The list of the worst marketing investments real estate agents can make might surprise you. Earlier, I wrote about the number one reason agents make bad marketing investments, which was that they don’t market to the right audiences. Now, let’s talk about what some of those bad investments are.
What’s fascinating is that some of the more common marketing investments real estate agents make happen to be among the lowest-performing. According to the National Association of Realtors’ 2014 Home Buyer and Seller Generational Trends report, the lowest-performing marketing investments include email “blasts,” just sold cards, direct mail pieces, newspaper ads, calendars and magnets.
Now each one of these marketing tactics has a time and place, but typically, the cost per lead you get from these is alarmingly high, and you often have to work twice as hard to close those leads, too. Let’s look at each one in a little more detail.
When email marketing is done right, it works. But email marketing is vastly different from an email “blast.” Email marketing is when you use content marketing strategies to send out a newsletter to your known client list with the intention of staying top of mind. An email “blast” is simply sending useless content in the hopes of generating a new lead from an email list that you might not own.
With email blasts, there’s potential for two marketing mistakes. The first is that you paid to get an email list or you’re paying to have someone else send an email out to their set of contacts. It is incredibly difficult to convert these email recipients into prospects. Why? Because they don’t know you, and as you already know, real estate is all about that personal connection.
The other mistake here is that the content you’re sending out is uninteresting. Whether it’s an email boasting about what a successful agent you are in your city or a poorly automated email sharing “this week in real estate” stats, you can guarantee a low open rate and an even lower response rate.
Websites for Organic/Local Leads
This is another delicate issue to discuss but one that needs some clarity. It’s 2014 and having a website is a must. However, if you think simply having a website is all you need to generate new business, you’re sadly misinformed. Unless you’re actively generating new content almost daily, running an incredible SEO strategy and paying to promote it, the chances of getting a page one listing for “real estate agent in ‘x’ city” is very slim.
A website is no longer a point of differentiation. Simply having a website doesn’t make you any more special than the next agent. The 2014 NAR generational report makes this point quite clear: “The percentage of sellers who found their listing agent from any Internet site in this survey was equal to the same percentage of sellers who found their listing agent at an open house or from a yard sign (only 4%).” This makes sense because 71% of all closed seller transactions result from trusted sources like referrals.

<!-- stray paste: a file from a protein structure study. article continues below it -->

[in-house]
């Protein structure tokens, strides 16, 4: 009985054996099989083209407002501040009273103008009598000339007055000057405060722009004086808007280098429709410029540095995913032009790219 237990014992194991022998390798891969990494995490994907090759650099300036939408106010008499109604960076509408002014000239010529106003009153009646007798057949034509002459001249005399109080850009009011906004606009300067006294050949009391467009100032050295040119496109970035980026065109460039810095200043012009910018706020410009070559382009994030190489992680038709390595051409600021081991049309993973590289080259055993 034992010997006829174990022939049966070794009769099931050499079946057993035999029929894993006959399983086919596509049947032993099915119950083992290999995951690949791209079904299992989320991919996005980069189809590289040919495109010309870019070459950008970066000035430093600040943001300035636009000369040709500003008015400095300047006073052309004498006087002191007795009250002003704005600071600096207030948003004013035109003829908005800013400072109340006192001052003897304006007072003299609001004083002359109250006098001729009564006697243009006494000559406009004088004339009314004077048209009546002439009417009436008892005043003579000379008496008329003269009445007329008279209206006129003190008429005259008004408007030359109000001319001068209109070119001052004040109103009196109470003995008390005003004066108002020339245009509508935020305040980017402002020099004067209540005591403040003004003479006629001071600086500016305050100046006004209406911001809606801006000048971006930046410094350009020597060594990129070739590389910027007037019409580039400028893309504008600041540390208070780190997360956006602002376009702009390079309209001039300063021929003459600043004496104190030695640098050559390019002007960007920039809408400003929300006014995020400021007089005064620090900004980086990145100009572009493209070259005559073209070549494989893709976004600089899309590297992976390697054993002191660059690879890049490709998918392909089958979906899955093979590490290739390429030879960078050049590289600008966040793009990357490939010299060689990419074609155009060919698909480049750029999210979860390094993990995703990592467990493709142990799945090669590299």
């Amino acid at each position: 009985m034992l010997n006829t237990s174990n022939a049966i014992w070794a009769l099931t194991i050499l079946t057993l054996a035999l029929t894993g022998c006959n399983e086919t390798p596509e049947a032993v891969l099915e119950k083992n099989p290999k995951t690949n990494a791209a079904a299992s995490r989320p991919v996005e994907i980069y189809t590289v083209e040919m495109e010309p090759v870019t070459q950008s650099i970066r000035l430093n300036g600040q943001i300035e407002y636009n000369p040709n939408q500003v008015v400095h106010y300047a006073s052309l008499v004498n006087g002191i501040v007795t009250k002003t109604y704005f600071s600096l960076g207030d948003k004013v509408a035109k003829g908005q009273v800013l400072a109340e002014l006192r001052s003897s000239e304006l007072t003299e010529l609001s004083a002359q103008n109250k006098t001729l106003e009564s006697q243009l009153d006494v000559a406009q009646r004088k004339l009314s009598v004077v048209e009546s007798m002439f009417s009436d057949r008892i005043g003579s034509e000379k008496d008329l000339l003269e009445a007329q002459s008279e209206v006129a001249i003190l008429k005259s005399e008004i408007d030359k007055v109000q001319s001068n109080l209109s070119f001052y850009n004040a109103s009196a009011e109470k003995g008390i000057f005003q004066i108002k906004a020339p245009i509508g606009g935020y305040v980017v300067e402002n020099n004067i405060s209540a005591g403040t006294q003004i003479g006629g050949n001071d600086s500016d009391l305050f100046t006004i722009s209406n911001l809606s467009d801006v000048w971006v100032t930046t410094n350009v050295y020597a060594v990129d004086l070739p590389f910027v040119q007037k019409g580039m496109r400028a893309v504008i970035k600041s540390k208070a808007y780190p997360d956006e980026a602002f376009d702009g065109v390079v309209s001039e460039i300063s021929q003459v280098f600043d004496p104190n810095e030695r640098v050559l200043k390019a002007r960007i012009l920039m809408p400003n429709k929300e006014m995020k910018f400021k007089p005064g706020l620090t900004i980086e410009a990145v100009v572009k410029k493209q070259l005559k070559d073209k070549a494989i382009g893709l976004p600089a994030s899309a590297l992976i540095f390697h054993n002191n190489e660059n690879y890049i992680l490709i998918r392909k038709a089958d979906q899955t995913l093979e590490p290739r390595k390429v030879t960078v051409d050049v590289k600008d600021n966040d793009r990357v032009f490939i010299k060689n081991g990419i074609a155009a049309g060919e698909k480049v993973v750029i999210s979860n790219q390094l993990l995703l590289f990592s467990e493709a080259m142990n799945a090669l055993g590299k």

Websites are crucial for real estate agents because when your name does get passed along to someone, they’re going to Google you and will expect to find a professional web presence. But, your website won’t generate leads on its own.
Just Sold Cards and Other Direct Mail
Plain and simple, whether direct mail pieces are 100% automated or require a lot of work on the agent’s part, there are two things that are true: they can be quite expensive, and they really don’t work.
I won’t focus too much on pricing because it certainly varies from vendor to vendor, but the cost per customer acquired from direct mail pieces is much higher than you need to spend. If you spend $5,000 on a direct mail piece that gets you one new customer, your customer acquisition cost is $5,000. Even at a 3% commission rate on the sale of a $200,000 home, that means you only profited $1,000. That’s a lot of money for not a lot of return!
As it turns out, these ever-shrinking returns are a reality. Below is a list of marketing activities agents engage in that, when combined, account for less than 2% of closed seller leads:
- Search engines
- Newspaper ads
- Yellow Pages
- Mobile apps
- Direct mail (newsletters, fliers, postcards)
- Advertising specialty (calendars, magnets, etc.)
Think about that for a second. The sum of all of the marketing activities listed above resulted in less than 2% of sales for agents. Today’s customer looks to their own trusted networks to find a listing or selling agent. If your marketing spend is focused on reaching people who don’t know you, then you’re missing the mark entirely when it comes to activating your sphere of influence. It’s time to start spending your money on things that actually yield a return.
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